Moral certainty is always a sign of cultural inferiority. The more uncivilized the man, the surer he is that he knows precisely what is right and what is wrong. All human progress, even in morals, has been the work of men who have doubted the current moral values, not of men who have whooped them up and tried to enforce them. The truly civilized man is always skeptical and tolerant, in this field as in all others. His culture is based on ‘I am not too sure.’
Another interesting tidbit is the anecdote that H.G. Wells predicted in 1907 that flying machines would be built. In spite of knowing a lot about attempts to build them, he wasn’t aware that the Wright brothers had succeeded in 1903.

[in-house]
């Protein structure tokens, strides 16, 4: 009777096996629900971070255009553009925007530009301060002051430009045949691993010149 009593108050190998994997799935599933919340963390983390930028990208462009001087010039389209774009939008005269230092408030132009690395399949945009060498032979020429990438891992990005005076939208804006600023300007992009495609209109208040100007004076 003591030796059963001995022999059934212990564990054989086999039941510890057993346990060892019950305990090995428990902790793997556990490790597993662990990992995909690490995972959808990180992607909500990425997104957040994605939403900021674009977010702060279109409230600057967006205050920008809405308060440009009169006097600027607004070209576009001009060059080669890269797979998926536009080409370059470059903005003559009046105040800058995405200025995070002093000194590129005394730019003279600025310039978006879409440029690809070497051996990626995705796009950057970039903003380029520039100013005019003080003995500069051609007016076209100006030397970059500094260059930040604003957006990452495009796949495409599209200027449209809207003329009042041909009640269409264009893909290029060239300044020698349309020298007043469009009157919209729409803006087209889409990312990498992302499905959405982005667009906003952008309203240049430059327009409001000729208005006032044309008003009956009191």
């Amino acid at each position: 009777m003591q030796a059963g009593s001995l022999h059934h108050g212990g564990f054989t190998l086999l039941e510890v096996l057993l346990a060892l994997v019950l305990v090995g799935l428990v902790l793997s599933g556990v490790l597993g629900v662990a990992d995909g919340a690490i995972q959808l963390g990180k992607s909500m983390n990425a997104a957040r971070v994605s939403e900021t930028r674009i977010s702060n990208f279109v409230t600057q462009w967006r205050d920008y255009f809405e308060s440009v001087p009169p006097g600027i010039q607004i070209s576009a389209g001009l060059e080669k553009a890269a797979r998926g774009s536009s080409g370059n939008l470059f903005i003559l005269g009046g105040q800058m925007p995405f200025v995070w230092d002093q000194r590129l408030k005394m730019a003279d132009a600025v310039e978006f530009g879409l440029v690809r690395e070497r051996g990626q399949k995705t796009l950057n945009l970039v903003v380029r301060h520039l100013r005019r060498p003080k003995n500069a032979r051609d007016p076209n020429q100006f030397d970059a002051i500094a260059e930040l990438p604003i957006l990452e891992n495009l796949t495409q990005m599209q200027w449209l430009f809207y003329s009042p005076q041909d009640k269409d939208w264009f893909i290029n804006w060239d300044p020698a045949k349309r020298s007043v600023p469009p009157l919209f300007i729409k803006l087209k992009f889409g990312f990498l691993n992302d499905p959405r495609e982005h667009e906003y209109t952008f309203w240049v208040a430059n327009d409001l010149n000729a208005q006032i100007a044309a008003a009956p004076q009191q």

If an AI started running in 2003 that has accumulated the knowledge of a 4-year old human and has the ability to continue learning at human or faster speeds, would we have noticed? Or would the reports we see about it sound too much like the reports of failed AIs for us to pay attention?
Book review: Reasons and Persons by Derek Parfit.
This book does a very good job of pointing out inconsistencies in common moral intuitions, and does a very mixed job of analyzing how to resolve them.
The largest section of the book deals with personal identity, using a bit of neuroscience plus scenarios such as a Star Trek transporter to show that nonreductionsist approaches produce conclusions which are strange enough to disturb most people. I suspect this analysis was fairly original when it was written, but I’ve seen most of the ideas elsewhere. His analysis is more compelling than most other versions, but it’s not concise enough for many to read it.